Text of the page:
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4.26m UK households have less than 10% of the budget needed to eat healthily

New data has revealed that up to 4.26 million households across the UK have less than £20 per person per month to spend on food, which… View Article


4.26m UK households have less than 10% of the budget needed to eat healthily

New data has revealed that up to 4.26 million households across the UK have less than £20 per person per month to spend on food, which is just 10% of the budget required to eat a healthy, nutritious diet, according to research commissioned by food charity, The Bread and Butter Thing (TBBT).

Over the past two years food prices have risen by a staggering 23.9%1 putting immense pressure on those struggling financially. The UK is home to approximately 28.4 million households with 15% of those in absolute low income after housing costs2, which has left millions struggling to pay for the bare essentials, such as food.

The research, commissioned by The Bread and Butter Thing to shed light on the issue ahead of Healthy Eating Week (10-14th June), revealed that over a third of those surveyed experienced hunger weekly, while almost half can’t access fruit or vegetables due to soaring costs, and 80% regularly skip meals due to not being able to afford to buy food.

The UK is amongst the biggest consumers of ultra-processed food (UPF), with adults consuming 57% of calories from UPF and children consuming 65% of calories from this food source3. Findings show that almost one in five Britons (19%) are eating more processed foods simply because they are cheaper4.

The Eatwell guide, developed by the Food Standards Agency in 2007 shows a recommended daily diet for a healthy lifestyle. In 2022, Oxford University calculated how much such a diet would cost – £227.52 per person, per month5.  Due to huge levels of inflation since 2022, the actual figure will now be far higher.

With around 14 million people in the UK facing food insecurity, the research found that over half of TBBT’s members had less than £50 per household left to spend on food in the month, which is around £20 per person and just 10% of the required budget to eat a healthy diet.

The House of Lords Select Committee on Food, Diet and Obesity, recently called for evidence on ultra-processed foods (UPF). Its aim is to prevent a landslide into a dangerous health situation, where the majority of people will rely on diets which mainly consist of UPF, leading to widespread societal issues.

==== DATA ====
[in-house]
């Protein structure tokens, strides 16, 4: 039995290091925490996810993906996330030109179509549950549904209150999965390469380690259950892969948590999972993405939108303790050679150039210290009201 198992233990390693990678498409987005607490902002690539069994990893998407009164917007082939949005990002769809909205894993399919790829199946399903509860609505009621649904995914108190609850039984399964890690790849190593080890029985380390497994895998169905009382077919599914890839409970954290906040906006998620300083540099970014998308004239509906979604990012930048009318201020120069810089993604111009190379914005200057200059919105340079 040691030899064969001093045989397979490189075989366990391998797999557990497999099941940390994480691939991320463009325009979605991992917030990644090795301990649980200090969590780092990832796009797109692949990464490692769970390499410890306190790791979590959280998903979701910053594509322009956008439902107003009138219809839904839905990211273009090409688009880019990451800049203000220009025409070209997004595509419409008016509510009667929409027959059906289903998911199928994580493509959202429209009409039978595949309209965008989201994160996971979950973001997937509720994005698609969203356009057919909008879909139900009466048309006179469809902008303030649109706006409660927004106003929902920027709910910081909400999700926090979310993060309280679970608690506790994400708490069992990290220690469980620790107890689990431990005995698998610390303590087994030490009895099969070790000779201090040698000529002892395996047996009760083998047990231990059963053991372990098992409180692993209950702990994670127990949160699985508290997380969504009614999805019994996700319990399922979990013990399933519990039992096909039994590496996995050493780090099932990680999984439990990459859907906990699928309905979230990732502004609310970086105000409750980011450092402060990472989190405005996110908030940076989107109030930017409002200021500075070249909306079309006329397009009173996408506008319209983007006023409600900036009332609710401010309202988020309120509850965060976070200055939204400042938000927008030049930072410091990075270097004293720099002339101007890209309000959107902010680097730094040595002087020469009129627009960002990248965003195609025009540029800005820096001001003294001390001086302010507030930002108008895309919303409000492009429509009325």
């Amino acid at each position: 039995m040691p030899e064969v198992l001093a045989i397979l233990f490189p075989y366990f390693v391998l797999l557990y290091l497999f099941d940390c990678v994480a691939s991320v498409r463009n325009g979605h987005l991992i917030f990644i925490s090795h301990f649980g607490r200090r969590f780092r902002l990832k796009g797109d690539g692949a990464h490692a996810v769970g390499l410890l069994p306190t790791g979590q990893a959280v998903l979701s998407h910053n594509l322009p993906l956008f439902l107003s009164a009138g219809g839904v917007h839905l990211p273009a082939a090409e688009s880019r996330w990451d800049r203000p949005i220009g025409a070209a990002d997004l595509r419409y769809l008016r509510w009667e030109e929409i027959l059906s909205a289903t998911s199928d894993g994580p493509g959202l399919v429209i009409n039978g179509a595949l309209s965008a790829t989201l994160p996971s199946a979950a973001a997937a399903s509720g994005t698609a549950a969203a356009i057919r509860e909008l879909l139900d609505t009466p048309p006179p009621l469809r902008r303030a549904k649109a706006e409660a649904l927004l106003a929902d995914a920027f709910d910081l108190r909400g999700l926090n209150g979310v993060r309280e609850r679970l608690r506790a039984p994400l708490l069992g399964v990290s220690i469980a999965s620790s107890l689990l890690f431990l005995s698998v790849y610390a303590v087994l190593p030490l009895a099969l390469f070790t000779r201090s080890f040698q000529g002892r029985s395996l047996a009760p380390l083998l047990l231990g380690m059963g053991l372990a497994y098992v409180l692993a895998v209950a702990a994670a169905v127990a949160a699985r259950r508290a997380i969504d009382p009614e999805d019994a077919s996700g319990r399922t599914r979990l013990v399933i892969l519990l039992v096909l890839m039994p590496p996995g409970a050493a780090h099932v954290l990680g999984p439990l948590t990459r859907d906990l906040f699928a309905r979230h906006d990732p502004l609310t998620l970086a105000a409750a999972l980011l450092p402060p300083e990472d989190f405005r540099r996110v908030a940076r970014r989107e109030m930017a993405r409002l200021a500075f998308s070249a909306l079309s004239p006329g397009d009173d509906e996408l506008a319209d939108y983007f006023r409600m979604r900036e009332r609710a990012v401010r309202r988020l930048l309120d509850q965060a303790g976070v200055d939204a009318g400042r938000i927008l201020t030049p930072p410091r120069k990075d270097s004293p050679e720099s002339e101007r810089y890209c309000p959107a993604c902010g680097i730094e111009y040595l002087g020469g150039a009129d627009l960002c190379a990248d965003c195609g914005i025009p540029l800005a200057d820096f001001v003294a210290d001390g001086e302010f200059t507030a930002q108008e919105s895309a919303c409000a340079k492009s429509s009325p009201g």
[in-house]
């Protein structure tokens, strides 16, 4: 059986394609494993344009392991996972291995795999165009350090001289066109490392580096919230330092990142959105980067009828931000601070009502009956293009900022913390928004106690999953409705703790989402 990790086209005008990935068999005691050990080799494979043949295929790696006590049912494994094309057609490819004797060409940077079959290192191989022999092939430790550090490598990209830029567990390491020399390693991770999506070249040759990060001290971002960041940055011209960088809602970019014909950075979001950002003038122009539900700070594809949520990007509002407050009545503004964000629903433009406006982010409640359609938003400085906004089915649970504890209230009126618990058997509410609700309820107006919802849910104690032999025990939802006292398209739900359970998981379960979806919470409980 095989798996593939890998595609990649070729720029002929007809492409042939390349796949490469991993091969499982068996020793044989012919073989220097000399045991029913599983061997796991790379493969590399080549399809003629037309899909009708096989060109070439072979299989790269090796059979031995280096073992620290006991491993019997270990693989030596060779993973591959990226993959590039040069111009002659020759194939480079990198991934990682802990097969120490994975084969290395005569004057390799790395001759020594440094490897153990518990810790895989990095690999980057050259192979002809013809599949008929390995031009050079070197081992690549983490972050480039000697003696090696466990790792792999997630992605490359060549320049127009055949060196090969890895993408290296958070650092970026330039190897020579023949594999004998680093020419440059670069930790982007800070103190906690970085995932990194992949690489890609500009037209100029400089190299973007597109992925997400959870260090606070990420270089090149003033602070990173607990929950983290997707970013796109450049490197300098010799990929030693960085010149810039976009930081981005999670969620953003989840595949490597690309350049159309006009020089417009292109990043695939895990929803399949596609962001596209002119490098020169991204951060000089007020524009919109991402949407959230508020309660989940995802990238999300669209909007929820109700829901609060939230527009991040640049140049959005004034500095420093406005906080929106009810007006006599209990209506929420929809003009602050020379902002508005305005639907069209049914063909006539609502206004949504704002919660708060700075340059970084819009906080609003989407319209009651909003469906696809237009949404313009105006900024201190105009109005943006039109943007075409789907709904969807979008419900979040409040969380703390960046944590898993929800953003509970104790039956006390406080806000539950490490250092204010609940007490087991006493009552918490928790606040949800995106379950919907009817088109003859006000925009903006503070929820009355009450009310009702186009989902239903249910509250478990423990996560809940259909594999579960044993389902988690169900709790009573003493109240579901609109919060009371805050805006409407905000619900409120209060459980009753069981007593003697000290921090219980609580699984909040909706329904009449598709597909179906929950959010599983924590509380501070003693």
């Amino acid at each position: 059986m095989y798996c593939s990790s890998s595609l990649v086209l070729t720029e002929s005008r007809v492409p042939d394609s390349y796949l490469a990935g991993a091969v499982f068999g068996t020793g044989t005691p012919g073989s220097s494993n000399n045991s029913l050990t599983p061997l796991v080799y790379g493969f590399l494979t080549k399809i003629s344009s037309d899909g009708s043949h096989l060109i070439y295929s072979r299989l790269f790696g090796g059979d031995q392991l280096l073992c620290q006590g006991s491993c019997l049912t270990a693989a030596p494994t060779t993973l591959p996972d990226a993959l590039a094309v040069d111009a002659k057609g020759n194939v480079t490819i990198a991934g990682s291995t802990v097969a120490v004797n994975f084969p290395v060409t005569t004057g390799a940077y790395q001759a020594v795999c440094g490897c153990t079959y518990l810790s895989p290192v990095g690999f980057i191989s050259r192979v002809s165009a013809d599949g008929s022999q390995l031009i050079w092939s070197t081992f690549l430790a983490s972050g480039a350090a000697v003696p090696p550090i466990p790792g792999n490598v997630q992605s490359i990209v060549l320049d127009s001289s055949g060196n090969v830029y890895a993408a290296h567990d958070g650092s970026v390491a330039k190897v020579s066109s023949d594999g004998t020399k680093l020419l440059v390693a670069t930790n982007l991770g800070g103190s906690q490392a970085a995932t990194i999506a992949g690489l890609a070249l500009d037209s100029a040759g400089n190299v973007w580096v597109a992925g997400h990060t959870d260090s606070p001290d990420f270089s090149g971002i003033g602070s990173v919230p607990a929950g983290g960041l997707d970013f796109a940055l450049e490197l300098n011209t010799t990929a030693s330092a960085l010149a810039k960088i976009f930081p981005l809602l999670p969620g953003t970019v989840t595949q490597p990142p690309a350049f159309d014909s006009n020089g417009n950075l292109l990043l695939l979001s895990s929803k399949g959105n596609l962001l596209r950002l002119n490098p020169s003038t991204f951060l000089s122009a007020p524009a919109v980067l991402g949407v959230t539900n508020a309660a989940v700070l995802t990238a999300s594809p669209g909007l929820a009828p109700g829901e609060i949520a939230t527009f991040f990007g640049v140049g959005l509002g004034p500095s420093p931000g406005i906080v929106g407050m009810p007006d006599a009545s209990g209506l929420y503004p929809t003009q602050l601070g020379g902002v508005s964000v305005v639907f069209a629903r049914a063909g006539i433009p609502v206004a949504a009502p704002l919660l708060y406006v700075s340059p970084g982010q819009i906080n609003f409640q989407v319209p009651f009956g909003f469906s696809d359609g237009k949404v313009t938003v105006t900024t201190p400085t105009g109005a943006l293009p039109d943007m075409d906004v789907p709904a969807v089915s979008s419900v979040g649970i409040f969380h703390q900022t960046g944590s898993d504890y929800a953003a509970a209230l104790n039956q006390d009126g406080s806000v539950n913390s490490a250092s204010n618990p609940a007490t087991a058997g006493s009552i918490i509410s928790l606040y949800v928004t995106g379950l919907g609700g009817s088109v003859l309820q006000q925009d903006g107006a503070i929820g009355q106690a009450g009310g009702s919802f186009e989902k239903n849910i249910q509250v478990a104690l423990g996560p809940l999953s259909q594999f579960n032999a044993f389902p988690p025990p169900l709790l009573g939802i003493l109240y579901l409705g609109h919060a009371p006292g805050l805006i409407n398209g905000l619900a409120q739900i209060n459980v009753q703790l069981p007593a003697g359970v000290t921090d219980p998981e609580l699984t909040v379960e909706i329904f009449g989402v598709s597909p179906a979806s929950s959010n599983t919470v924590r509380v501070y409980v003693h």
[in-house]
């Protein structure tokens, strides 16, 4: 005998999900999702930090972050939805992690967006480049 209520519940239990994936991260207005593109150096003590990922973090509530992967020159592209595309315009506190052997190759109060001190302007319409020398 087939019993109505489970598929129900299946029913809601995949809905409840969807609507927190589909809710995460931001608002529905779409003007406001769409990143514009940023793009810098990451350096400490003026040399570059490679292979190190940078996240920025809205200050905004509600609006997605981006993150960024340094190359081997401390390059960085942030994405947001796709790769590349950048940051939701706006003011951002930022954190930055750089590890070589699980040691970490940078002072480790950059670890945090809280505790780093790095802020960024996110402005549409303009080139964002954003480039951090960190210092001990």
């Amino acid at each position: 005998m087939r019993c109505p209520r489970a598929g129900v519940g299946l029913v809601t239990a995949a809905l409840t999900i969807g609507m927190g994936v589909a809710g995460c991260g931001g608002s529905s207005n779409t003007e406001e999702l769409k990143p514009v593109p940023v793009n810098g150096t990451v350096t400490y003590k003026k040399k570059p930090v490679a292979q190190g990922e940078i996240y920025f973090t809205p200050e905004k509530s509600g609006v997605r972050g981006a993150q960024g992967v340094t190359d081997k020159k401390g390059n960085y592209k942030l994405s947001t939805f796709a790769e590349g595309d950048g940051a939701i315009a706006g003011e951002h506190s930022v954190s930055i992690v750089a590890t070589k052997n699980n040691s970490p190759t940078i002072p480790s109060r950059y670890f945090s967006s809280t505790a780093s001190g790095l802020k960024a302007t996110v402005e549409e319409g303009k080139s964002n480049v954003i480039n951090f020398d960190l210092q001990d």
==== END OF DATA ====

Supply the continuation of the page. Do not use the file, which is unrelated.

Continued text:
Food insecurity is linked with malnutrition and obesity along with a range of chronic diseases such as high blood pressure, heart disease and diabetes. Not only does food insecurity impact physical health, but it can also have devastating effects on mental health including eating disorders, anxiety and depression.

When given easier access to produce, The Bread and Butter Thing’s members improve their diets, and often their cooking skills with survey data revealing 80% of the charity’s members say they are cooking better since joining, while 85% are eating more fruit and veg.

Mark Game, CEO of The Bread and Butter Thing stated: “Most people know they should eat a balanced diet to remain healthy – but the reality is millions of people have less than £20 to live off, so there really is no choice.

“Our members face the decision every month to either eat a poorer diet, with barely any nutritional value, or just skip meals entirely. Simply telling people to eat better without any action to address the underlying causes of a bad diet is a shallow approach, and one which we’ve unfortunately seen repeated over and over.”

The Bread and Butter Thing operates food clubs in 120 locations across the country, providing around 15 million meals a year to over 75,000 families who are food insecure – signposting to practical support like this can be a lifeline to those in need.

TBBT routinely surveys their members, from low income households to get a real time understanding of what families across Britain are facing.

For more information on the support available from The Bread and Butter Thing please visit:



1 Food Foundation

Food Foundation


4 BBC Good Food Nation survey

5 Oxford University


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